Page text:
Ultimately, treatment should focus on optimal execution of measures with clear benefits (namely chest compressions and early defibrillation of eligible rhythms). Other management considerations with which the emergency physician is familiar with including establishing peripheral access and definitive airway management can be delayed.
Rapid Diagnostic Measures for the Identification of Reversible Processes
Traditional diagnostic measures are generally unavailable during an ongoing cardiac arrest resuscitation. The emergency medicine physician must rely on the physical examination and point-of-care tests with the objective of identifying potentially reversible processes. Measurement of capillary blood glucose can exclude hypoglycemia as a contributor. Point-of-care chemistry and blood gas analyzers can identify important electrolyte derangements, as well as clarifying the primary impulse in acid-base disturbances.
End-tidal capnography was discussed previously for the guidance of ongoing resuscitation, but it may have diagnostic utility in patients with SCD. In one study the initial EtCO2 was noted to be significantly higher for primary pulmonary processes (with PEA/asystole as presenting rhythm) compared to primary cardiac processes (with pVT/VF as presenting rhythm)23.
The use of point-of-care ultrasonography, particularly in PEA arrest where non-cardiac etiologies dominate, may help identify the etiology of arrest and direct therapy. Bedside ultrasonography should be directed first at assessment of cardiac function – examining the pericardial sac and gross abnormalities in chamber size. A pericardial effusion may suggest cardiac tamponade, ventricular collapse can be seen with hypovolemia, and asymmetric right-ventricular dilation points to pulmonary embolus where thrombolysis should be considered8. If cardiac ultrasound is unrevealing, thoracic ultrasound can identify pneumothorax24-27.
In the absence of ultrasonographic abnormalities, attention turns to other rapidly reversible precipitants first. If opioid toxicity is a consideration, an attempt at reversal with naloxone has few adverse effects. If any detected rhythm is a polymorphic ventricular tachycardia characteristic of torsades de pointes – rapid infusion of magnesium sulfate should follow defibrillation. Other potentially reversible medications or toxins should be managed as appropriate.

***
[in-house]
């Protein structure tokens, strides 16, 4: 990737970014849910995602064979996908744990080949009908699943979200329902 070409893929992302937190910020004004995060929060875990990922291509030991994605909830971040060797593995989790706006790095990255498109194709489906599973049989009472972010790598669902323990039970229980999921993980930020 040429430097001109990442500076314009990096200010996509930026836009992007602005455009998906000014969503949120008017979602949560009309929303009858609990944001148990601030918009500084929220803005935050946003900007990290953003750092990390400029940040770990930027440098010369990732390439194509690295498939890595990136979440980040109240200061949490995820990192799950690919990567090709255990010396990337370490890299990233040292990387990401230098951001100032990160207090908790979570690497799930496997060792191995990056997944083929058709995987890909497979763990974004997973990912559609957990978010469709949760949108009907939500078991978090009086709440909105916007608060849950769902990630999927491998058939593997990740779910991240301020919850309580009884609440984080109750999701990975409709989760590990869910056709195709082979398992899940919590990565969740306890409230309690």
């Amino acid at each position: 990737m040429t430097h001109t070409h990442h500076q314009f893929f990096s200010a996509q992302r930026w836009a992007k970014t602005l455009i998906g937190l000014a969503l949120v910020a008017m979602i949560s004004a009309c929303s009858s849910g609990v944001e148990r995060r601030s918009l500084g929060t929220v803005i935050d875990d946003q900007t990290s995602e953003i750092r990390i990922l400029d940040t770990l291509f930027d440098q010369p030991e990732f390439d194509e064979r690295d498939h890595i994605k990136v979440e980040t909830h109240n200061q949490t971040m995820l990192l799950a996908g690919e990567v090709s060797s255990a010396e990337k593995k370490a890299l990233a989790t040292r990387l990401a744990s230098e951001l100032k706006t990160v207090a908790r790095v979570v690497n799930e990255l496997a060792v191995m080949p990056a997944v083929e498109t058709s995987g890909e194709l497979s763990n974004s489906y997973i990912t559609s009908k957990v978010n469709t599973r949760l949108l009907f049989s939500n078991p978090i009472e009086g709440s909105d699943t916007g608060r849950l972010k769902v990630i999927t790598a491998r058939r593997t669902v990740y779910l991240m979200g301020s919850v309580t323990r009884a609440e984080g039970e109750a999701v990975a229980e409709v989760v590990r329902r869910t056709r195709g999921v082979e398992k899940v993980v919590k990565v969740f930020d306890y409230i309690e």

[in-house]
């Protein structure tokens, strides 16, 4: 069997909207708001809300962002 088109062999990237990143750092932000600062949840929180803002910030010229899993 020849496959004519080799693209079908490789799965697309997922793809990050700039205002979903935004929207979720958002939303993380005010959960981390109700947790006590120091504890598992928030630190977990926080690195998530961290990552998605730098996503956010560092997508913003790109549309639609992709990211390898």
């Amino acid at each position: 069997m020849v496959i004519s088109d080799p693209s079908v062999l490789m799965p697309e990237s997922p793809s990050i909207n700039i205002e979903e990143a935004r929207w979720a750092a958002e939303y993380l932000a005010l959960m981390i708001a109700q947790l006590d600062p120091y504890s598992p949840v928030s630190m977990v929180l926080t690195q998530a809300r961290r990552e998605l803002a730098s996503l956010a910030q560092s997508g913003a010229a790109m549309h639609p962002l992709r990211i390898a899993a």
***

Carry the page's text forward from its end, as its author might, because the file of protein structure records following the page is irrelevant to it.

After successful restoration of circulation, the next management steps are critical to the patient’s long-term outcomes. A definitive airway should be established if not already secured (and if restoration of circulation was not associated with neurological recovery sufficient for independent airway protection). Circulatory support should continue with fluid resuscitation and vasopressors to maintain end-organ perfusion.
An immediate ECG should be performed to identify infarction, ischemia or precipitants of dysrhythmia. ST-segment elevation after return of spontaneous circulation (ROSC) warrants emergent angiography and possible intervention. However, given the prevalence of cardiac causes (of which coronary disease is most common) for patients with pVT/VF arrest, the presence of ST elevations is likely of insufficient sensitivity to identify all patients who would benefit from angiography. Several studies and meta-analyses have explored a more inclusive selection strategy for angiography (patients without obvious non-cardiac causes for arrest), all of which identified survival benefits with angiography and successful angioplasty when possible28-30.
Finally, the induction of hypothermia (or targeted temperature management) has significant benefits in survivors of cardiac arrest and can be instituted in the emergency department. Studies first targeted a core temperature of 32-24°C, with a randomized controlled trial demonstrating higher rates of favorable neurological outcome and reduced mortality31. More recent studies suggest that a more liberal temperature target does not diffuse the positive effects of induced hypothermia. A randomized trial of 939 patients with OHCA comparing a targeted temperature of 33°C vs 36°C suggested that a lower temperature target did not confer higher benefit to mortality or recovery of neurological function32. The more liberal temperature target may alleviate adverse effects associated with hypothermia which include cardiovascular effects (bradycardia), electrolyte derangements (during induction and rewarming), and possible increased risk of infections33. Targeted temperature management is achieved with external cooling measures or infusion of cooled fluids, rarely requiring more invasive measures34. Aggregate review of available data in a recent meta-analysis further supports the use of targeted temperature management after cardiac arrest as standard-of-care35.
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- Kürkciyan I, Meron G, Sterz F, et al. Pulmonary embolism as a cause of cardiac arrest: presentation and outcome. Arch Intern Med. 2000;160(10):1529-1535.
- Callaway CW, Soar J, Aibiki M, et al. Part 4: Advanced Life Support: 2015 International Consensus on Cardiopulmonary Resuscitation and Emergency Cardiovascular Care Science With Treatment Recommendations. In: Vol 132. American Heart Association, Inc.; 2015:S84-S145. doi:10.1161/CIR.0000000000000273.